While the Kratky jar is one of the most care-free and hard-to-mess-up approaches to growing greens, they are still living plants and should be looked after. Make sure they have water. Check them regularly for pests. Don't let them outgrow the containers. Just look after the plants. If something looks wrong, it probably is. Since this is so easy to do and re-do, in most cases if the problem isn't easy to solve I suggest literally throwing the plant away. If you're starting a new jar every week or so, you won't run out of fresh stuff.

If the water level gets too low for the roots to reach, or it runs out entirely, add a bit (preferably with nutrients). If the roots get crowded, transplant to larger container and ensure the roots just barely reach the water. You can avoid this by anticipating the needs of the plant to maturity, but the stepping process can lead to greater longevity and health due to the way the roots grow.

Roots just after transplanting from 32oz to 64oz

As you can see, the plants roots started to group up and grow in circles at the bottom of the cone. This is because it was just transplanted out of a 32oz jar which had been re-watered several times with the water level hovering below 2 inches in the jar. Now, the plant will extend its roots into this new space, the water level can drop more, and the roots can get more oxygen. Had this plant just been started in the 64oz jar, the cone would have grown longer and more narrow, and the roots would just be coiling in the bottom of this large jar. So, stepping the plant up to a deeper (not wider) container can lead to a longer, healthier growing period than just starting it in a deeper container.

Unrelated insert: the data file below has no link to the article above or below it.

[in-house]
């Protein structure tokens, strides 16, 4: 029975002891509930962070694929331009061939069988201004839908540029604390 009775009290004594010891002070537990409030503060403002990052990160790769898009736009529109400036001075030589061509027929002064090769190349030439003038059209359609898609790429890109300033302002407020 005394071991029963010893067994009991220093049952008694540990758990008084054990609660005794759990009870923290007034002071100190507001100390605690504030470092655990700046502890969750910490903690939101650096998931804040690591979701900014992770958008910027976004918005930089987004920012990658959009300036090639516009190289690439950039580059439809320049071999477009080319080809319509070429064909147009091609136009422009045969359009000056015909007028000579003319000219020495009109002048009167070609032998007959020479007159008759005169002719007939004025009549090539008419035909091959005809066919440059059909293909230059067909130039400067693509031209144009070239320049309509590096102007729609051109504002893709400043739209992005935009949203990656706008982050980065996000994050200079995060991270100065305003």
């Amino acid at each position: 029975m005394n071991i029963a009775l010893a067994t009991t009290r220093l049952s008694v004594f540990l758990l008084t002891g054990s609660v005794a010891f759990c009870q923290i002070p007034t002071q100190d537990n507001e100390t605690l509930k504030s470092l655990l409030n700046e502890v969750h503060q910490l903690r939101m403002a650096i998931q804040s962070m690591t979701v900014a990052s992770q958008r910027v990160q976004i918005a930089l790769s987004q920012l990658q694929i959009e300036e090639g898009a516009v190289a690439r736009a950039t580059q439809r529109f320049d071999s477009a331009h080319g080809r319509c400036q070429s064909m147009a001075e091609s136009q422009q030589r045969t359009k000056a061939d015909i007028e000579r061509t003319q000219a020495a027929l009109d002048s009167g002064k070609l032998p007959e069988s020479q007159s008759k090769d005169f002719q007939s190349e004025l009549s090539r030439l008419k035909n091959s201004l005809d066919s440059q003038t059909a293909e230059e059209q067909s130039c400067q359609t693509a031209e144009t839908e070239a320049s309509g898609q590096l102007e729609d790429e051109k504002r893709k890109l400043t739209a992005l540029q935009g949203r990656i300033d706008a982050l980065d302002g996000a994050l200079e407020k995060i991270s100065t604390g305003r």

The Tail End

The above steps are more than you need to get started, but if you're still here and reading, there's more...

Like pictures of success:

Freshly replanted from 32oz to 64oz
A collection of plants all started in jars, though some were transplanted to a DWC tub (Deep Water Culture)
I let this cilantro mature and bolt in a 32oz jar...

And a little more about transplanting...

First, soak the roots in fresh water so they are strong, supple, and moist:

Soaking the roots before re-planting

After at least 20 minutes, put them in clean, larger jars:

Replanted in clean jars

Fill the larger jars with nutrient solution, just enough that the bottom 1/2 to 1 inch of roots are submerged

They will continue to grow in this new container for quite a while, and the roots will descend further. Watch closely in the first few days. Some plants drink water a lot faster than others, and may need to be topped off before the roots descend enough. As long as you keep the roots wet but not drowned, a plant can live like this for many months.


More can be had

If you have questions or would like the article to be refined please discuss below. This is literally the first article on the CoSourcery platform, which means it's rough. But, due to the very open nature of the platform I expect this to become one of the most refined articles on the site, since you could edit it yourself or suggest improvements below.


Thanks for reading!